One Guy’s Cure Story
August 2015 – Got back yesterday from a backpacking trip to the “Lakes of the Clouds” in Colorado’s Sangre De Christo mountains. The clouds do tend to hang on these mountains and soak them with drizzle, not surprisingly, since you drive up to the trail head about 8 miles west from the town of Westcliffe in the big beautiful valley known as Wet Mountain Valley, and across the valley are the Wet Mountains. We only did about two and a half miles uphill with those half-ton backpacks on, and camped just off Swift Creek, and the rest of the up and down was a second-day hike up to the lakes of about 4 miles round trip with just day packs. But you add that 4 miles to the 5 mile round trip with the big packs on, and it’s inspiring for me to realize how much heavily laden walking I did without being crippled by plantar fasciitis. I credit the PF-friendly hiking shoes and inserts. Of course, my legs are really tired today, and I got very poor sleep at night because the hard ground — despite the blow-up sleeping pad — seemed to be dislocating my rib cage, but it’s a wonder to me that among my geriatric aches and pains plantar fasciitis is no longer even a part of the problem. If anybody knows a solution to the rib-cage thing though, I’d sure appreciate the input.
May 2014 – I’d hoped to get up for my first day of fishing in the mountains this week, but it’s cold and rainy again. My kind of fishing is what I call “aerobic fishing,” moving from pool to pool down a stream in the mountains. That’s OK, warm weather was here already, and hot weather is coming. Doing a lot of hiking nowadays, the latest project being to do every one of the 20-some parks in Jefferson County Open Space here in the Colorado mountains. The plantar fasciitis is always there, I can feel it, but if I have the right footwear and am doing the right stretches, I don’t feel it as pain; just a lurking presence.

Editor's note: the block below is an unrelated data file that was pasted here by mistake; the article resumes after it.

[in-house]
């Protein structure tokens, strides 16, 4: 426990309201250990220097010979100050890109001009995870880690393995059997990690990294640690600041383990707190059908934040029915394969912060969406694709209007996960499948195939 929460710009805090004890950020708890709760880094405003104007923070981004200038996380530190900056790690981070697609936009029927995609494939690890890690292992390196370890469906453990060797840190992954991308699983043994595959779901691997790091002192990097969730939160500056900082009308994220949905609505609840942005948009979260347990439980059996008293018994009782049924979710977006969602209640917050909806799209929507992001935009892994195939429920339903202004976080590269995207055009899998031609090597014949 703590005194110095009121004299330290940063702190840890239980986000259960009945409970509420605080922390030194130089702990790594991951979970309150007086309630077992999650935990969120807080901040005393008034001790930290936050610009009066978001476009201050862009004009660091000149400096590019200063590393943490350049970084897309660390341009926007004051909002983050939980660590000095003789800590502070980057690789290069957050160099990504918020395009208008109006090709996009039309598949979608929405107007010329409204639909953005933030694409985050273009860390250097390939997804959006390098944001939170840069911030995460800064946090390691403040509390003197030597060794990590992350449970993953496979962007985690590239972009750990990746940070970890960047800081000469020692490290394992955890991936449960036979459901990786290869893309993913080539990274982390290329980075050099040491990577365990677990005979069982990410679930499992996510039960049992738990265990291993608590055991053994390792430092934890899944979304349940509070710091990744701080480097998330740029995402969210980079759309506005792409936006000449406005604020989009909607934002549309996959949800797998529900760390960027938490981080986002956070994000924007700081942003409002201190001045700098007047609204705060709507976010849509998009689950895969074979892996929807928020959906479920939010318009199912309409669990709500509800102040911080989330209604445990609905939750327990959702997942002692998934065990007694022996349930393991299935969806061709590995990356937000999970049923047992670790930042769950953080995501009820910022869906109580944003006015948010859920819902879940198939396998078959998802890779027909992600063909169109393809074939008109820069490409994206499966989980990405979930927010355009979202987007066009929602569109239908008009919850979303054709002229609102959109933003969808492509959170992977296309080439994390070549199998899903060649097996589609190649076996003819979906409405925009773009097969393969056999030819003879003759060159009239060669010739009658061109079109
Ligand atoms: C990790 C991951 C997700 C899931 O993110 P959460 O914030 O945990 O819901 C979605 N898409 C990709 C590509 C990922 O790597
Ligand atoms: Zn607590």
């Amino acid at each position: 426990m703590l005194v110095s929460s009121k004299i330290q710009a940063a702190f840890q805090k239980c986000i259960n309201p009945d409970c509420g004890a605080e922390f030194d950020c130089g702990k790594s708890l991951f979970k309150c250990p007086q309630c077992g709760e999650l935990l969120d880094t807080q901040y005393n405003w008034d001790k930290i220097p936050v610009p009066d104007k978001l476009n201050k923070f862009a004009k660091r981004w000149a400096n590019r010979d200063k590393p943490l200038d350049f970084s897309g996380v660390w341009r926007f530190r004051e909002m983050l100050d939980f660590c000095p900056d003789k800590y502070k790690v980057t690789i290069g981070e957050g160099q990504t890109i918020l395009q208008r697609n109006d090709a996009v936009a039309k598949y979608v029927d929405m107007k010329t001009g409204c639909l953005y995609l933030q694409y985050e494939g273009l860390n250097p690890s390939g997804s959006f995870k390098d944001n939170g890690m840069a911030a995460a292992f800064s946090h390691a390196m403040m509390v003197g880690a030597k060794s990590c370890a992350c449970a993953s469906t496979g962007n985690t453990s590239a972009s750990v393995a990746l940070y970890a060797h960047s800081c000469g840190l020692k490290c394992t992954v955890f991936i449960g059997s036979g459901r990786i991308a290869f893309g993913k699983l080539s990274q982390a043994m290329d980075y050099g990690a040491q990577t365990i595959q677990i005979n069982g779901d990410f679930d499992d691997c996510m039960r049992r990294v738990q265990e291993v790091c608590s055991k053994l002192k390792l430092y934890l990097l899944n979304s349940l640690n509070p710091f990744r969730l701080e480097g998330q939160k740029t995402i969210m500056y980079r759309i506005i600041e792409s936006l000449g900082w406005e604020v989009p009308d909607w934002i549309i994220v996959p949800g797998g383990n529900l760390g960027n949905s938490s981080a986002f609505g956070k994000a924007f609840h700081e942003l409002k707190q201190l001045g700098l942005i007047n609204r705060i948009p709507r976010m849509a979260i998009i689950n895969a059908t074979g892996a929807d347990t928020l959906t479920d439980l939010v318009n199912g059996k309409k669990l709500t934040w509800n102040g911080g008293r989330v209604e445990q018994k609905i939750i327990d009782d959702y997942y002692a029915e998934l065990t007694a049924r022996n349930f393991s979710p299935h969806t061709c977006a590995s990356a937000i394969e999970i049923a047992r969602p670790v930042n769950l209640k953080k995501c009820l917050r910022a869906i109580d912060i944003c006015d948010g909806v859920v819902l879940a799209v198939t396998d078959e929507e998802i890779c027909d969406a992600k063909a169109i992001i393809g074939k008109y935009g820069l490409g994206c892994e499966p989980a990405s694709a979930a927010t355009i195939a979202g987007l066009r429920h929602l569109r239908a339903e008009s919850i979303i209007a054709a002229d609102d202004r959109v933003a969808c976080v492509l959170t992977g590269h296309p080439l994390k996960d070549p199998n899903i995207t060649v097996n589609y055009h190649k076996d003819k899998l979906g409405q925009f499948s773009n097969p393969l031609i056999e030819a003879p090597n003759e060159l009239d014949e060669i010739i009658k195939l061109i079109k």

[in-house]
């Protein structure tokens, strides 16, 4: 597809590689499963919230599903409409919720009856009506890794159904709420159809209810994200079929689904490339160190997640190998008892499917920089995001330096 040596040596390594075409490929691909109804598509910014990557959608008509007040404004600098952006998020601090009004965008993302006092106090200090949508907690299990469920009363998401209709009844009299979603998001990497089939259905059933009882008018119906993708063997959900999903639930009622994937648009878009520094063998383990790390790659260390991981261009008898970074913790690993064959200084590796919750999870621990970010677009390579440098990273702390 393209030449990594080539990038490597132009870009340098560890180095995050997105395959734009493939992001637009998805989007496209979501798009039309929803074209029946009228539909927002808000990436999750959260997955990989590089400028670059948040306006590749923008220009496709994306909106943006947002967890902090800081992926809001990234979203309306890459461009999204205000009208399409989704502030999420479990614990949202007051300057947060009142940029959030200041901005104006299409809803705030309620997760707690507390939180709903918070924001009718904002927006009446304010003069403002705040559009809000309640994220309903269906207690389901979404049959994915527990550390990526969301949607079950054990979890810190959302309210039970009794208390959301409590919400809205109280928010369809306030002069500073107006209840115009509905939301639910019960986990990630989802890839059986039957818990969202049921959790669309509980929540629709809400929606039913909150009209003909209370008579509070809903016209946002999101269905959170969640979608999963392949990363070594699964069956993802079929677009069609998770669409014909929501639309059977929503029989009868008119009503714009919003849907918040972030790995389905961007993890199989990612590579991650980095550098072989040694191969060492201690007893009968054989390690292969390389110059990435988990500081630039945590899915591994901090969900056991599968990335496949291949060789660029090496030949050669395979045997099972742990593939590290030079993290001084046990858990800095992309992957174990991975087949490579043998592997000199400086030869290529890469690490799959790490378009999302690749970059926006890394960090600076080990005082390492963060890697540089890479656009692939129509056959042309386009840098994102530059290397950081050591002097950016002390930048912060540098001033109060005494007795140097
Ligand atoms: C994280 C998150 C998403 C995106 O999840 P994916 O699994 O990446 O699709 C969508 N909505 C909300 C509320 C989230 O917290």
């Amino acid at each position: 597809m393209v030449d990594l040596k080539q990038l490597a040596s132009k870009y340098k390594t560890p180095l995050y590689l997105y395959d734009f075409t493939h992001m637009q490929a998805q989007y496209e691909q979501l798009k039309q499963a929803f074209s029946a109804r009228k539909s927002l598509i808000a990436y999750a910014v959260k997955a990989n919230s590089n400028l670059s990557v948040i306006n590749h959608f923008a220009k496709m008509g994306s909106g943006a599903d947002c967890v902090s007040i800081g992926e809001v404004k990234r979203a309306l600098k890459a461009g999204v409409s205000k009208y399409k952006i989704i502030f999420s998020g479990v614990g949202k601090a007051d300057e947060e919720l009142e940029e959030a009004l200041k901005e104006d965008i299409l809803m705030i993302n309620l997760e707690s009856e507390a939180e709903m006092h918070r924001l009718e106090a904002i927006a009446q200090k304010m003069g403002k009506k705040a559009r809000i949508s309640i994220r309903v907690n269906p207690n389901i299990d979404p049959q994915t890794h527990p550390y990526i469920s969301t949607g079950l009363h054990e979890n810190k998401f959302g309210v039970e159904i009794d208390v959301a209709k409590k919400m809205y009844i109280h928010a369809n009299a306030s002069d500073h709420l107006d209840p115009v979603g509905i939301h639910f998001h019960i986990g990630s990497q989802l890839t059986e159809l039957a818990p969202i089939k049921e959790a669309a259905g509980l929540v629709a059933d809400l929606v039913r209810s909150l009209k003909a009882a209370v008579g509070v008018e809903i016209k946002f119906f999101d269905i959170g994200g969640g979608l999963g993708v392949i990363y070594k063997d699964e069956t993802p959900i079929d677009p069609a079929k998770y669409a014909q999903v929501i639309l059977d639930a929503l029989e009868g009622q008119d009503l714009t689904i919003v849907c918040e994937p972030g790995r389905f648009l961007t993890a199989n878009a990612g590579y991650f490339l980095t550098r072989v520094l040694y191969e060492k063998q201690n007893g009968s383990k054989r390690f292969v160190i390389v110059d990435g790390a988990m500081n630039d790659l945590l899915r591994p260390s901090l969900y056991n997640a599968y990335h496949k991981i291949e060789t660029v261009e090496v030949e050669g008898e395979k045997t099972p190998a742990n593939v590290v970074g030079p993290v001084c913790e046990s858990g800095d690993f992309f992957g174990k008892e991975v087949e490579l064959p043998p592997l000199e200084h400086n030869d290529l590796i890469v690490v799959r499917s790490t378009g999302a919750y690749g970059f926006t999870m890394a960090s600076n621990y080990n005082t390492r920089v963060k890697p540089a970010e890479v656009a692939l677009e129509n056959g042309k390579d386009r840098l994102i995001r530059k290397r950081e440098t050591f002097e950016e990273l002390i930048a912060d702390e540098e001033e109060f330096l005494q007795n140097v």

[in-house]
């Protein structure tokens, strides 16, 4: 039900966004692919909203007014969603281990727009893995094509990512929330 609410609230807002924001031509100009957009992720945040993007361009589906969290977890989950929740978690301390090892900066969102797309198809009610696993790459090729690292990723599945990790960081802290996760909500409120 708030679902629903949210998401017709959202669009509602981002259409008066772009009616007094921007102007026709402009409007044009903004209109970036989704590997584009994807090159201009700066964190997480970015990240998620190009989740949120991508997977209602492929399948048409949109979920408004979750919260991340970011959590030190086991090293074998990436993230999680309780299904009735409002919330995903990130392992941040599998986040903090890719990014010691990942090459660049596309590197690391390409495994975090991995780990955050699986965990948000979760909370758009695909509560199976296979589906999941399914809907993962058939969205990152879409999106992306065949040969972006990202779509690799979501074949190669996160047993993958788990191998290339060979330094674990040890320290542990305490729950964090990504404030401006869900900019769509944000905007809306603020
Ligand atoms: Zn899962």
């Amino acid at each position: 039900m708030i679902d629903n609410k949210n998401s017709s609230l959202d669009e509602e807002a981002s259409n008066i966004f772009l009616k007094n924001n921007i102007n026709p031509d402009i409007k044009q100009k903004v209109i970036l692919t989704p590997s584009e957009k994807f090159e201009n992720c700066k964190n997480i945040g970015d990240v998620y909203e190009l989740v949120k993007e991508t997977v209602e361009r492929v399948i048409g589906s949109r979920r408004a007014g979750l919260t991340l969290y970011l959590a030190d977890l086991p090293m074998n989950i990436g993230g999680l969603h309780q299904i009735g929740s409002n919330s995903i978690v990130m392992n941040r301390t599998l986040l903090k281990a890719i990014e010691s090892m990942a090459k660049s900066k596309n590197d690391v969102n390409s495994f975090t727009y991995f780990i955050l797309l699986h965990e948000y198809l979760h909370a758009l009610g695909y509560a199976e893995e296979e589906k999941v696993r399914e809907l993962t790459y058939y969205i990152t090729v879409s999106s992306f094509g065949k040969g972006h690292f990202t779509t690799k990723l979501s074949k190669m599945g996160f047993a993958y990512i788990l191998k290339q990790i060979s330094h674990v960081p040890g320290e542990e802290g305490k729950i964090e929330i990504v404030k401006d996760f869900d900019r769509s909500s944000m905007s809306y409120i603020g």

December 4, 2013 — Had myself a little scare recently about that plantar fasciitis foot of mine. Sure, I managed to cure plantar fasciitis (see below, October 21, 2013 entry, where I bray about my plantar fasciitis cure), but suddenly the mid-to-fore foot felt damaged and it was, several times, painful when walking. What the …. Then I remembered a conversation I had with Dr.John Wilson, a faculty member in the University of Wisconsin School of Medicine and Public Health, and a team physician for the University of Wisconsin Athletic Department. The conversation was about walking barefoot.
Getting lazy, I was more often walking barefoot rather than putting on a shoe with support, but to avoid walking on the plantar fasciia I had been walking on my toes and the ball of my foot like animals do, thinking that should be a natural thing. After all, what is a heel in us is halfway up the back of the leg in a dog, so they’re walking on their toes. Dr. Wilson advised, though: “Humans are not designed to walk like that. Walking on toes creates other problems long term, like Achilles tendonitis or pain in the knees and back.”
Makes sense, when you think about the distance between humans and animals. Look at our ancestors of 400,000 years ago, and you feel like you’re looking at the difference between two species, like a sheep and a pig. Of course it traumatizes something in the foot when we put bizarre stresses on it by trying to walk like a dog.
Well, it was putting too many bizarre stresses on the internal forefoot too, apparently, and I had the sudden fear that I had might have created another crippling pathology. So I stopped doing that. Better even to walk normally on the heel, when one DOES have to go barefoot. Eliminating that ballet-dancer prance I had thought was okay, fortunately, stopped whatever damage I’d been doing to the internal forefoot. And fortunately, it hadn’t done anything permanent. That forefoot pain no longer appears. Just goes to show, listen to the doctor.
My Plantar Fasciitis Story